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Bills could fall as standing charges for energy to be reviewed by watchdog

 Bills could fall as standing charges for energy to be reviewed by watchdog
Rebecca Goodman
Written By:
Rebecca Goodman

Fixed daily charges applied to all energy bills are to be reviewed, in a new consultation launched by the regulator, Ofgem.

It comes as many consumer organisations have criticised the fees, which have risen 65% since April 2019, according to figures from National Energy Action (NEA).

The standing charge is a fixed daily amount paid by households to energy providers. It covers the cost of connecting gas and electricity but it has no correlation to the amount of energy a person uses.

It is set at 53p per day for electricity and 30p for gas, under the Energy Price Cap, although it varies depending on where people live, the type of energy they receive, and how they pay.

Peter Smith, spokesperson for the NEA, said: “For years, there has been growing alarm about increases to standing charges. Many people rightly feel they are now too high and the current approach is unfair.

“How can it be right that someone who can’t afford any energy for their home, still pays a daily charge that is the same or more than someone in a mansion? An overhaul of the system is long overdue.”

Providers ‘not obliged’ to have a standing charge

Ofgem said energy companies are not obliged to have a standing charge and can charge less than the amount set out in the price cap.

In a consultation launched today, it is asking charities, consumer groups, businesses, suppliers, and billpayers for their views on the standing charge to be sent in by 19 January 2024 along with proposals on alternative options.

It comes as energy debt is now at a five-year high, according to data from Uswitch.

When the issue was previously looked at, it found that if the standing charge was scrapped, suppliers would still have to cover the cost of energy connection and this would result in higher prices for units of energy.

There is also the issue that the standing charge varies across the country, to reflect the different costs of energy connection.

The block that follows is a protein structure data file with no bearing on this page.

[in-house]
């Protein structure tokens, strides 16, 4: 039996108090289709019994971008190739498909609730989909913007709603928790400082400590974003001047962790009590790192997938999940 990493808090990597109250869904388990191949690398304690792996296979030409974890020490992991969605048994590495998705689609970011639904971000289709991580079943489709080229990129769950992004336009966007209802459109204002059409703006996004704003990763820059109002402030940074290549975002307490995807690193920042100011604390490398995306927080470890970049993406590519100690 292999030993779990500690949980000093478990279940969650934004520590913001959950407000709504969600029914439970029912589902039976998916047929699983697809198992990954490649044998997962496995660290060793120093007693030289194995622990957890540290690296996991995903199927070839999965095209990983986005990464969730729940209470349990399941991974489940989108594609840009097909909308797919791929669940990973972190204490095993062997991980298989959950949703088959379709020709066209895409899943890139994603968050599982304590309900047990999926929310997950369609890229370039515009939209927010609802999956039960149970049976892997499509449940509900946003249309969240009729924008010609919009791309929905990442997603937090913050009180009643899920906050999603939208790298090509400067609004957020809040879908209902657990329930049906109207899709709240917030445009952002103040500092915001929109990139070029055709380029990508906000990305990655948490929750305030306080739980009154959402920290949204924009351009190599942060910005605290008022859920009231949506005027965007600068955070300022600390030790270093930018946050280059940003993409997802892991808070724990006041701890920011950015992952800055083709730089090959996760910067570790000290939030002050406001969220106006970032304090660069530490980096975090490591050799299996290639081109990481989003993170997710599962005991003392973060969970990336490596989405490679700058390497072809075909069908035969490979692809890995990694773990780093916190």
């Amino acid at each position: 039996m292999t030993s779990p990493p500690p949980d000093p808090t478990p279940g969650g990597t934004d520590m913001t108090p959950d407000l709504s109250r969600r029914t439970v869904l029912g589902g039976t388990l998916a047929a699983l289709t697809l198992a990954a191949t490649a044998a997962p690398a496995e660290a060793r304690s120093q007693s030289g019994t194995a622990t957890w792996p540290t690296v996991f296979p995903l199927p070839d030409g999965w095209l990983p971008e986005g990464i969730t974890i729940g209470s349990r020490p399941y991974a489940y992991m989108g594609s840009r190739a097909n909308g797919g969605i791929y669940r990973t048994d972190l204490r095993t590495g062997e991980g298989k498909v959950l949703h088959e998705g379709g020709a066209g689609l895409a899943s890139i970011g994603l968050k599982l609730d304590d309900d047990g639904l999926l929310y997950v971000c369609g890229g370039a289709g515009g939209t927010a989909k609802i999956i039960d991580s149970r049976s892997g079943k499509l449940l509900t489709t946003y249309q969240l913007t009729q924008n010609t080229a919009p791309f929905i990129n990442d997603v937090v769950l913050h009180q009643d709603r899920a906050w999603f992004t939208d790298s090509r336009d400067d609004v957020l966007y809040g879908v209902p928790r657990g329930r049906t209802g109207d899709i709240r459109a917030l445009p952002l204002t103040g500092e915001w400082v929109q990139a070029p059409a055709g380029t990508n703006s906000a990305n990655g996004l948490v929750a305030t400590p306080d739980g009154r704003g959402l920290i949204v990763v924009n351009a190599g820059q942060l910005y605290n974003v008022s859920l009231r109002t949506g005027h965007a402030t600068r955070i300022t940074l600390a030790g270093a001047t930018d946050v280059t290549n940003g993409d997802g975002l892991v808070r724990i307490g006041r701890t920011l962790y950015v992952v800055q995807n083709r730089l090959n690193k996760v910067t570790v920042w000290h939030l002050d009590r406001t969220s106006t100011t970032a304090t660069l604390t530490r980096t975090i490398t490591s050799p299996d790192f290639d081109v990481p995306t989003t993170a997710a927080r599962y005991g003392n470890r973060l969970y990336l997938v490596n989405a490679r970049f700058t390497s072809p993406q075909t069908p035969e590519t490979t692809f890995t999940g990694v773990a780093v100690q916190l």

Customers who pay via prepayment meters also tend to pay more for the standing charge. They are currently protected until March 2024 under the Energy Price Guarantee, which states they will not pay more than a person paying by direct debit. A replacement for this scheme is currently being worked on by Ofgem.

Director for markets at Ofgem, Tim Jarvis, said: “We know that standing charges have provoked a huge amount of debate in recent months and with wider cost-of-living pressures meaning customers will continue to struggle with bills, now is the right time to look at this again.

“The standing charge is covered by the price cap, which puts a ceiling on what suppliers can set it. They’re also under no obligation to have a standing charge and can charge less than what is set out in the price cap.

“However, it’s a complex issue and while an upfront set fee to cover a suppliers’ fixed costs works for some, it doesn’t work for others. Equally, spreading the costs differently might help some but our previous analysis has found it can also penalise some really vulnerable households.

“So, however we proceed, there is a difficult balance to be struck, which is why it is important as many as people as possible respond to our call for input with their experiences of it, how it affects them and what the alternatives to it could be.”

‘The UK Government could cut standing charges to zero’

Peter Smith added: “Standing charges aren’t just a matter for the energy suppliers or the energy regulator. How much people pay is often due to government policy. If there was the political will to prioritise these issues in the Autumn Statement, the UK Government could cut standing charges to zero for prepayment customers this winter.

“This would particularly benefit those who are more likely to have missed out on support last winter like the £400 discount Energy Bill Support Scheme and who are much more likely to in debt or struggling now to afford their bills.

“In the longer term, more policies should be paid out of taxation and Ofgem should be encouraging suppliers to reflect a customer’s usage when they recover these charges, or a customer’s payment method, which fuels they use, or their ability to pay.”